Mayor Mike Duggan was officially sworn in yesterday as the Motor City’s 75th mayor, telling the citizens; “My goal is to move this city back to elected leadership Oct. 1…Everything I’ll be doing with the City Council and with the elected police commission is going to be geared toward returning us to elected leadership Oct. 1.” Because Mayor Duggan is unlike any other newly elected municipal leader in America: his authority is almost entirely state-preempted, with the Motor City under the state-appointed Emergency Manager, Kevyn Orr. Nevertheless, in his inaugural address, Mayor Duggan promised: “I’ll be dealing with things like getting the buses running and the snow plowed and those kind of day-to-day things that people in Detroit deserve…At the moment, we have a division of responsibilities that I respect. I’m not going to spend any time complaining about it. I’m going to do the best job I can on the areas I’m responsible for. I’m hopeful the plan will work out,” vowing that in the first 100 days residents can expect him to begin work quickly on a public lighting plan and a blight authority: “We’re going spend a lot of time doing what the people expect me to do, working on the nuts and bolts of city government.” Mayor Duggan, under the power sharing agreement he worked out with Mr. Orr, will be responsible for most of the city’s day-to-day operations; Emergency Manager Orr will maintain authority over financial matters related to the city’s bankruptcy restructuring and supervise the Police Department; Mayor Duggan will oversee other operations, including the Fire Department, blight removal and lighting. Another and key provision of the two leaders’ power sharing agreement is that Mayor Duggan has agreed not to undercut Mr. Orr’s plan of adjustment to cut debt in bankruptcy court. In contrast, Mr. will have veto power over some mayoral decisions, including department restructurings, outsourcing of city services and infrastructure investments exceeding $50,000, as well as hiring and firing of full-time employees earning more than $50,000 a year. The New Year also marked the inauguration of a new City Council, with seven of the nine members elected in districts for the first time in nearly a century and five new members. The council is scheduled to elect a president on Monday.

Racing to the Appeals. U.S. Bankruptcy Judge Steven Rhodes has scheduled a hearing for tomorrow on the Motor City’s revised, Christmas Eve settlement with its interest-rate swap counterparties, which calls for the city to pay the banks $165 million — down from roughly $200 million — as well as $4.2 million to terminate the swaps, or about a 62% payout on the face value of the swaps compared to 75% in the original swap settlement. Under the terms of the new settlement, Detroit and the banks are barred from terminating the swaps before Jan. 31st. The counterparties are currently allowed to terminate the swaps at any time, which has led the city to argue that, in fact, the swaps hedge nothing, because the banks would simply terminate the deals if they owed the city any money. The deadline is intended to provide time for the respective sides to obtain a final determination from the bankruptcy court. In addition, the banks have also agreed to release all money from accounts that hold back a piece of the casino revenue as collateral. (The settlement is projected to save the Motor City $65 million off the costs of terminating the swaps, reducing its costs of borrowing from Barclays down to $285 million pay off the banks.) The city’s unions contend even these terms—still subject to U.S. Bankruptcy Judge Steven Rhodes’ approval―unreasonably favor the counterparties, UBS AG and Bank of America Merrill Lynch Capital Services Inc., noting that, in their opinion, “the new deal simply remains too rich relative to our legal arguments that the swap counterparties did not have valid prepetition liens in the casino tax revenues, and, even if they did, those liens do not extend to the post-petition casino tax revenues.” Detroit emergency manager Kevyn Orr is expected to be deposed on the terms of the agreement tomorrow—and the pension funds will file a response before the next bankruptcy court hearing, set for this Friday. It remains uncertain whether bond insurers challenging the original settlement will fight the new one. But Detroit’s two public unions intend to challenge the agreement, arguing the terms remain “too rich” for the banks in light of weak legal structure that the funds believe underpin the original swap and collateral agreement; it is uncertain whether Syncora and other bond insurers will challenge—but, according to the transcript of the mediation session before Chief U.S. District Court Judge Gerald Rosen, Syncora and other challengers did not sign on off the revised swap agreement, with Judge Rosen noting: “I think it’s fair to say he’s expressed that he has some reservations about some of the claims and it will be up to him to determine whether or not this is a fair and equitable settlement for the city and for the swap counterparties, but we will make a mediator’s recommendation to that effect.”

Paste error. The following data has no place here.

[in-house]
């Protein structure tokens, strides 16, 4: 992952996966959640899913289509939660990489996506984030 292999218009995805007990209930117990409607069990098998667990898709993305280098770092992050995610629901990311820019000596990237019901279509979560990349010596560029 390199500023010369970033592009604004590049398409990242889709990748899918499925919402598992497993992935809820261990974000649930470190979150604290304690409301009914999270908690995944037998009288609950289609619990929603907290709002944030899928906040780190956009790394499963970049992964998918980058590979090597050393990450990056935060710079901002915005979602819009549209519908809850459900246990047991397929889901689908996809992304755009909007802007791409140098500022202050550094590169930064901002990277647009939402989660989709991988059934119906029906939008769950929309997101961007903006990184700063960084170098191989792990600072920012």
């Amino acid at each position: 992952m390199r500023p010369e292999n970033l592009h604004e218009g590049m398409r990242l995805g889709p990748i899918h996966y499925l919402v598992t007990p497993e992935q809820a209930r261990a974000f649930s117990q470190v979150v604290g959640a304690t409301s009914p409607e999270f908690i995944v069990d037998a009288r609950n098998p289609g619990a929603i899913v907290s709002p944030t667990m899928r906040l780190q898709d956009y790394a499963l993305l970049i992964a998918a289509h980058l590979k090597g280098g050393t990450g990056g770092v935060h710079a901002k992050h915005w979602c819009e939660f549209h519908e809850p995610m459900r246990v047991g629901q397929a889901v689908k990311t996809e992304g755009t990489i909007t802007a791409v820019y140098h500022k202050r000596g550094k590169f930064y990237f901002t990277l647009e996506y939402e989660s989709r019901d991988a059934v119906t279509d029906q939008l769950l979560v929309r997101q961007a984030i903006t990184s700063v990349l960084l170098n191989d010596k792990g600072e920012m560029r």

U.S. District Court Chief Judge Gerald Rosen, who could not have enjoyed much of a holiday, has ordered Detroit to disclose the details of what might be the lynchpin of Emergency Manager Kevyn Orr’s recovery plan, the restructuring of the Motor City’s water and sewer authority, to major financial creditors by today, in order for them to have an opportunity to analyze the proposal before a mandatory mediation session Monday and Tuesday in New York City. The plan would spin off the department into an independent authority that would make lease payments to the city, which would retain ownership of the assets. The authority would assume responsibility for infrastructure upgrades and restructuring the department’s bureaucracy. With extra cash flow from the deal — potentially worth billions over the next several decades — the city could reinvest in services, such as improved police and fire protection. The innovative proposal, however, has created concerns for bondholders who own the Detroit Water and Sewerage Department’s secured debt, which totals about $6 billion. They are entitled to 100% payment, and Orr has signaled plans to give them everything they’re owed. Still, some bondholders consider a restructuring of the secured bonds to be an event of default, even if they get paid in full. Judge Gerald Rosen Tuesday ordered the city to meet with bondholders over its planned treatment of its unlimited-tax general obligation bonds, limited-tax GO bonds, and nearly $6 billion of water and sewer debt, ordered the city to tell bondholders how it plans to treat the water and sewer debt by tomorrow, ahead of the formal mediation. The water and sewer debt is considered among the safest of Detroit’s bonds, with emergency manager Kevyn Orr treating it as secured under his original proposal for creditors. The Emergency Manager has been negotiating with suburban officials to create a new bond-issuing authority that would lease the systems, which are among the Motor City’s most valuable assets. Under the terms, Detroit would receive regular payments from system revenue. By today, the Motor City is to provide the bondholders with a written summary of the potential treatment of the water and sewer bonds under various proposals such as a long-term lease, according to Judge Rosen’s order―the summary should include the amount the city expects to receive if the Detroit Water and Sewer Department is sold, leased, or transferred to a new entity, and the Motor City is directed to report to bondholders how the bond payments will be treated relative to the privatization plan—as well as addressing the amount of legacy pension, other post-employment benefits, and certificates of participation liabilities that the city intends to assess to the water and sewer department. In his written order, Judge Rosen directed Detroit  city to provide the amount it expects to receive if the water and sewer “systems are leased, sold, or transferred, including a summary of how those amounts will be paid and how the payments will be treated relative to the bond payments.” In addition, the Judge directed the city to disclose the payment terms and the amount of pension obligations, retiree health care, and pension obligation certificates of participation the city expects to assign to the water and sewer department after the city exits Chapter 9 bankruptcy.